NJ Bill to Stop Underage Marriages “Benched” Due to Concerns by Religious Jews

Passaic Assemblyman Gary Schaer benched the bill, saying he thinks the bill could be reintroduced after it is improved to include exemptions for 16 and 17 year-olds, so that it could also meet the needs of the Jewish community. “I think that the bill could be made better and more representative of the communities throughout the state,” said Schaer. “I think the bill will almost certainly face lawsuits and the bill can easily be improved without losing the importance of its message.”

A proposed New Jersey bill, which sought to ban marriages in the state for individuals under the age of 18, failed to pass. The measure was reportedly pulled on the afternoon of the voting session, due to objections from the Orthodox Jewish Community. As reported by VIN News, Passaic Assemblyman Gary Schaer, who benched the bill, said he thinks the bill could be reintroduced after it is improved to include exemptions for 16 and 17 year-olds, so that it could also meet the needs of the Jewish community. “I think that the bill could be made better and more representative of the communities throughout the state,” said Schaer. “I think the bill will almost certainly face lawsuits and the bill can easily be improved without losing the importance of its message.”

The bill’s main backer, Assemblywoman Nancy Munoz, says that she feels there is no need for any amendments to the bill. “We don’t let 16-year-olds drive,” said Munoz. “We don’t let 17-year-olds vote. But we’re going to allow a young girl to get into a marriage with someone?”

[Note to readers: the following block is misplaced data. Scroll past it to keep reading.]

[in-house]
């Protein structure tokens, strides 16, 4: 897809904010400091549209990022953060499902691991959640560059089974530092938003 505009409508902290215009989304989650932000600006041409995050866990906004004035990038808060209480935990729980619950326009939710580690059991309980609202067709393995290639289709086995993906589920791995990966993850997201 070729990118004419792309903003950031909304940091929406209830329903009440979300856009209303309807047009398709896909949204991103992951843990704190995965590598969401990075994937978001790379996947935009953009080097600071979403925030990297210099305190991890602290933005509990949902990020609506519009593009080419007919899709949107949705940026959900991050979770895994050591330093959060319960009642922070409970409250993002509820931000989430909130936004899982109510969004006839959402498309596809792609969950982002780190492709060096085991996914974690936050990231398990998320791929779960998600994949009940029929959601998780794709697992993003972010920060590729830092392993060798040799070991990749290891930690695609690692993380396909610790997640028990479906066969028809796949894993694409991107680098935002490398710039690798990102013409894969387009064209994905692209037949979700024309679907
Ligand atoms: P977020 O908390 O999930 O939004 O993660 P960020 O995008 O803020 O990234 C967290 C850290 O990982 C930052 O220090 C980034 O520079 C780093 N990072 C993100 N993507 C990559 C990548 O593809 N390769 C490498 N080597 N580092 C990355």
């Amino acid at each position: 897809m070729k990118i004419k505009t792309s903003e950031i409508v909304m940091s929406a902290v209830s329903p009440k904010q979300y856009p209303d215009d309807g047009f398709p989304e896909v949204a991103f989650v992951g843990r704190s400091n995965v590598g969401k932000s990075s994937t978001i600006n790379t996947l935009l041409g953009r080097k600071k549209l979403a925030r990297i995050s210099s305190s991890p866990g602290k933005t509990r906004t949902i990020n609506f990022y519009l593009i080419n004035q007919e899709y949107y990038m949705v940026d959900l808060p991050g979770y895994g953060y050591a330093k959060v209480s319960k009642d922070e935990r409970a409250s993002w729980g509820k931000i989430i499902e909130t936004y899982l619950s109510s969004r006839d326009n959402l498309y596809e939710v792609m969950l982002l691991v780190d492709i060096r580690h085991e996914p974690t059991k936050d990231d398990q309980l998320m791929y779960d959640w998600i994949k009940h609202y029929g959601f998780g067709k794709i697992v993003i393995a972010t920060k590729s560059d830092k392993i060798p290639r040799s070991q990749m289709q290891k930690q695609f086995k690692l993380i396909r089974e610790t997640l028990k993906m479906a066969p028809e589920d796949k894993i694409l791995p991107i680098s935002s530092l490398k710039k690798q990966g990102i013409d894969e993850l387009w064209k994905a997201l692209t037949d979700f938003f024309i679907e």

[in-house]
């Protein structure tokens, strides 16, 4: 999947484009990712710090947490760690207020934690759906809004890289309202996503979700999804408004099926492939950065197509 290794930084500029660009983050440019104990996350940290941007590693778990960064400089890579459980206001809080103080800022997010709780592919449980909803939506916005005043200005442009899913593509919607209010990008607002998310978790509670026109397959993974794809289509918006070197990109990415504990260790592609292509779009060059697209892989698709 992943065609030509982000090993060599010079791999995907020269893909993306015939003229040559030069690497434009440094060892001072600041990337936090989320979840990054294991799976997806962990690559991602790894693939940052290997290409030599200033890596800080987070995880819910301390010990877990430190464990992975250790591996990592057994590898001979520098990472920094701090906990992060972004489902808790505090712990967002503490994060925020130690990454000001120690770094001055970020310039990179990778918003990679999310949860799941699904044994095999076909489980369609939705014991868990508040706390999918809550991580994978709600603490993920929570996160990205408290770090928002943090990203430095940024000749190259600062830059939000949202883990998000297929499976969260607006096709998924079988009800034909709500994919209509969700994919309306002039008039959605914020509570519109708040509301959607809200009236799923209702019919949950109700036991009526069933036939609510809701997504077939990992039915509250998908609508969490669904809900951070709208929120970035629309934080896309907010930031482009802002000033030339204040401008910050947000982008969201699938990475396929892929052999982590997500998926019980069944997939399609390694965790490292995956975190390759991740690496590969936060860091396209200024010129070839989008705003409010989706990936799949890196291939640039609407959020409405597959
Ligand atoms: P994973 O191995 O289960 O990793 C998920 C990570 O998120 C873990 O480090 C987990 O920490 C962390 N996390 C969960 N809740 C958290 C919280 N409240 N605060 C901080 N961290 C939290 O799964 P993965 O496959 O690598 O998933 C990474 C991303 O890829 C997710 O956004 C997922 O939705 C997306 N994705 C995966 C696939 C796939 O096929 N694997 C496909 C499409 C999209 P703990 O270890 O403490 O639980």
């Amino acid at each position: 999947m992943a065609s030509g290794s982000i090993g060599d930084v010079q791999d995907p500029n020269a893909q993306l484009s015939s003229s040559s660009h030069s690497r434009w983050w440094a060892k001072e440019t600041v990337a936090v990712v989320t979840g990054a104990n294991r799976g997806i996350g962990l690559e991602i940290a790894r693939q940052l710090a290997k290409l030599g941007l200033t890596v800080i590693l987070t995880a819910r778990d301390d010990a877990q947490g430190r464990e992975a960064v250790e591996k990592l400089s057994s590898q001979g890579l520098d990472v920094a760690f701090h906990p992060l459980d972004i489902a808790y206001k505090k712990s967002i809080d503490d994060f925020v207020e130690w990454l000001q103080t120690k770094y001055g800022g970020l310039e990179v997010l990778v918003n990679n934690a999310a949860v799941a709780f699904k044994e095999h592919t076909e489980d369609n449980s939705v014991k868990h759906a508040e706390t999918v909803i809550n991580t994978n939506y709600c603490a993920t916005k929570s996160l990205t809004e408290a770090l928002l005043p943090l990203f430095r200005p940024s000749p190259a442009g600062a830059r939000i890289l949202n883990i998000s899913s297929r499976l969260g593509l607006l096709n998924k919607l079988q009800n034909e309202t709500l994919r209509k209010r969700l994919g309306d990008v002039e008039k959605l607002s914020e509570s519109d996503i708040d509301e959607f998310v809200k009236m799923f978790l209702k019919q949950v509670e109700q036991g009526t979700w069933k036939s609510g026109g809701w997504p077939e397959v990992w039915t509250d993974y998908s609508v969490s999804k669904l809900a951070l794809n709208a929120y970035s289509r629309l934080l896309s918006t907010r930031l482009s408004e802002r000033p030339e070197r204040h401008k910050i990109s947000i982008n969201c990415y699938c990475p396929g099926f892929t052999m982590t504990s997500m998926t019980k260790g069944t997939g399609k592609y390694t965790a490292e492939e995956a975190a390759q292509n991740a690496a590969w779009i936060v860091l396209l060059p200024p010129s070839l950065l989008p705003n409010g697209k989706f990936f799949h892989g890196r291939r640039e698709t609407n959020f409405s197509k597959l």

NJ already tried passing an underage marriage bill in 2017, but it was knocked down by then-governor Chris Christie for the same religious concerns. Fraidy Reiss, founder of Unchained At Last which fights against forced marriages, voiced her outrage at the “16th century thinking” which stalled the bill. “When you are ending a human rights abuse, why would you carve out an exemption for the people most affected by this human rights abuse?” asked Reiss. “These are exactly the people who need protection.” Currently, NJ law allows for the legal marriage of 13-year-olds.

The proposed bill’s timing coincides with a nationwide awareness and effort to regulate minor marriages. Over a dozen states are currently revisiting their marriage laws in an effort to provide greater protection to minors, who advocates say grow up being trapped in abusive marriages. Delaware recently became the first state in the country to ban all minor marriages. Earlier this month, Florida passed a bill to limit marriages for minors under the age of 18, but the bill was recently modified to allow 17 year olds to wed if they have parental consent and provided that the spouse is not older than 19. Shockingly, in the four year period ending in 2016, Florida issued 37 official marriage licenses to children ages 13 to 15, some minors marrying men over twice their age, and one 16 or 17 year old girl marrying a man who was over 90 years old.

Under the current law, the minimum age for marriage in NY is 18, with exemptions for 16 and 17 year-olds who have their parents’ consent, and 14 and 15 year-olds with parent consent as well as that of a judge.

By: Hadassa Kalatizadeh

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